Kimono in contemporary Japan
July 14, 2009
Kimono are rarely sighted in today’s Japan. So much so, that Japanese will whip out their mobile phones to take a picture of someone in traditional clothing in public. The scene above however excited no such cellphone activity because it was the First Sunday of the month in Kyoto, which is the antiques market at Toji Temple. This is a much smaller flea market than the better-known Kobo-san market on the 21st of each month held at the same temple. The antiques market is limited to vintage textiles, metalwork, ceramics. I found a second-hand dealer in obijime and another in sakiori. Some had odd pieces of shibori and katazome.
And there were a few dealers in second-hand kimono. A group of three young women were out, dressed in kimono, and stopped by at one stall. They decided to stay a while, so sat down to more carefully go through the kimono. Of course of interest to us is the unpretentious, everyday nature of the kimono patterns and the ordinary, everyday shoes – we’re talking young women who are learning about traditional culture and decide to dress up to visit the market. Some young Japanese women these days are fascinated by the culture of their elders and are ‘experimenting’ with the old garments, and finding opportunities to wear them – most often in the context of the ‘old culture’.
Which brings me to the point of today’s post – I can only really think of five or six specific contexts in which women will be spotted wearing kimono around in public in contemporary Japan these days.
1. Weddings, graduations and other formal family occasions, such as important temple-visiting at the time of important rite-of-passage festivals, for example when young children turn the right age (3,5,7 years of age) to participate in the Shichigosan festival in November.
2. Those working the catering and hospitality industries, or in retail where the product is traditional.
3. Attending important cultural events. Older women will dress in kimono as a mark of respect (and enthusiasm) especially if they are going off together in a group tour of something like the exhibition of Shosoin Treasury collection items in Nara.
4. Attending tea ceremony classes or traditional singing group meetings. I came upon such an tea institute in Osaka, with women coming and going in kimono, as well as a large gathering of amateur singers at the Osaka Town Hall, obviously rehearsing for some upcoming concert or other. Women will attend kimono classes where they learn to tie obi and attend properly to the myriad of details associated with putting on kimono. Bookshops will feature how-to magazines such as the one below:
Such magazines are great reading for anyone interested in colour combinations, pattern combinations, obijime designs and so on.
5. Those in the geisha industry. It’s unlikely you’ll see geisha except very briefly in Gion at night-time, the entertainment quarter of Kyoto, but maiko apprentices travelling to morning music classes can sometimes be spotted in Kyoto. Here are two maiko spotted at ten o’clock in the morning near Kiyomizu-dera. Interestingly, they braved the public domain without a chaperone – stopping for photos (mainly by Japanese domestic tourists, let alone any foreigners around) means the poor girls may be late for their appointment, so they often have another woman in tow just to ensure they keep ‘moving’. Woe betide any maiko who stops more than briefly for photos – otherwise she will quickly gather around her a crowd of photo-snappers! These two below were pretty much oblivious to photographers, probably because they were busy negotiating some stone steps…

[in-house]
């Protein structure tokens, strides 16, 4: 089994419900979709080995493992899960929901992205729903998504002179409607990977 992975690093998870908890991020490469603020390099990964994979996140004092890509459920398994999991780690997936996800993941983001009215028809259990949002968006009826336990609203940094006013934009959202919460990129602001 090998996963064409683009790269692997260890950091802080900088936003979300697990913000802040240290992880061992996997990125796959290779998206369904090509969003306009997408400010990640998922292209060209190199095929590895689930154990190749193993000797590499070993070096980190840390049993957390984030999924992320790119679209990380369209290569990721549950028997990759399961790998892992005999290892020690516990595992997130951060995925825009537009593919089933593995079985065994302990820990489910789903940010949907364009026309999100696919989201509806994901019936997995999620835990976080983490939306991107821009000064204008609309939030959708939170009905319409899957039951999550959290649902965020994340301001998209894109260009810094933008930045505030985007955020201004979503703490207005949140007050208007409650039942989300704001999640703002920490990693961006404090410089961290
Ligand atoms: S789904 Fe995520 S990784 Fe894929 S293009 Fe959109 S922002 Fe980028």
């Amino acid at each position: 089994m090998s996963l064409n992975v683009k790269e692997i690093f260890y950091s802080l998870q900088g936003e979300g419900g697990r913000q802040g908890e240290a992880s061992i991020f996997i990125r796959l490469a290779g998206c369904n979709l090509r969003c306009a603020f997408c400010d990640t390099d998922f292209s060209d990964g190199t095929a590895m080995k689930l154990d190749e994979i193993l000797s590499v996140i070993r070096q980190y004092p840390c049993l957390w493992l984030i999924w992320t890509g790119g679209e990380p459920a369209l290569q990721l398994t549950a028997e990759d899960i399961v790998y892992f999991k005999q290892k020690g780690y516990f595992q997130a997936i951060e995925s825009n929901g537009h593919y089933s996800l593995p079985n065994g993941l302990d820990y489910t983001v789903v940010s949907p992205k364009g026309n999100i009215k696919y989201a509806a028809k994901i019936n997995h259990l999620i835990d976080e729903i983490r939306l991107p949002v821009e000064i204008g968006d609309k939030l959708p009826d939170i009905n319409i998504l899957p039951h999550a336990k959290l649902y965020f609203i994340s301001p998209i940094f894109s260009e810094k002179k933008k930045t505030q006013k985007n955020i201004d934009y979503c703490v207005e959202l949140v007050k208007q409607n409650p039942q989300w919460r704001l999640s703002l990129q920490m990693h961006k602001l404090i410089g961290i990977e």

The elaborate silk flowers that go to make up the hair ornaments are obvious in this shot. I have yet to visit the small museum in Gion, Kyoto, devoted entirely to geisha wigs and hair ornaments.
And what marks this pair off as real maiko, apart from the elaborately-tied obi (notice the butterflies on the one on the left) are the geta – the traditional shoes. How they negotiated steps I have no idea, but their height is useful in keeping the kimono out of puddles. I was surprised to see a man in such shoes once, outside a small eatery – he was obviously a chef or cook – and plainly the height of the shoes meant he could negotiate wet floors. I draw your attention to the traditional makeup, especially around the nape of the neck. Obvious also is the use of red and bright colours which women can only wear at a certain time in their lives – wearing such colours after marriage or over the age of 25 or so would be unthinkable.
Which brings me to the last category I can think of for the moment…
6. domestic Japanese tourists (and foreigners) who want to undergo the Textile Tourist experience of getting dressed up in traditional kimono and (if they dare) walking around the block in public so dressed and made-up. One sees such experiences advertised in the tourist literature of Kyoto, but I happened upon it in real-life in Gion… I spotted what looked like a maiko from afar, but on getting closer, realised it wasn’t actually the ‘real thing’. The women involved were having a great time, photographing each other in the back streets of Gion, some of which have been restored to former glory (notwithstanding the ubiquitous power poles).
On the subject of shoes, I’ll dig up some photos of dancing in similar shoes – photos taken of a dancing troupe from Japan visiting Sydney as part of the Japanese community’s mid-summer public event. The idea of wearing geta is one thing – dancing in them, another!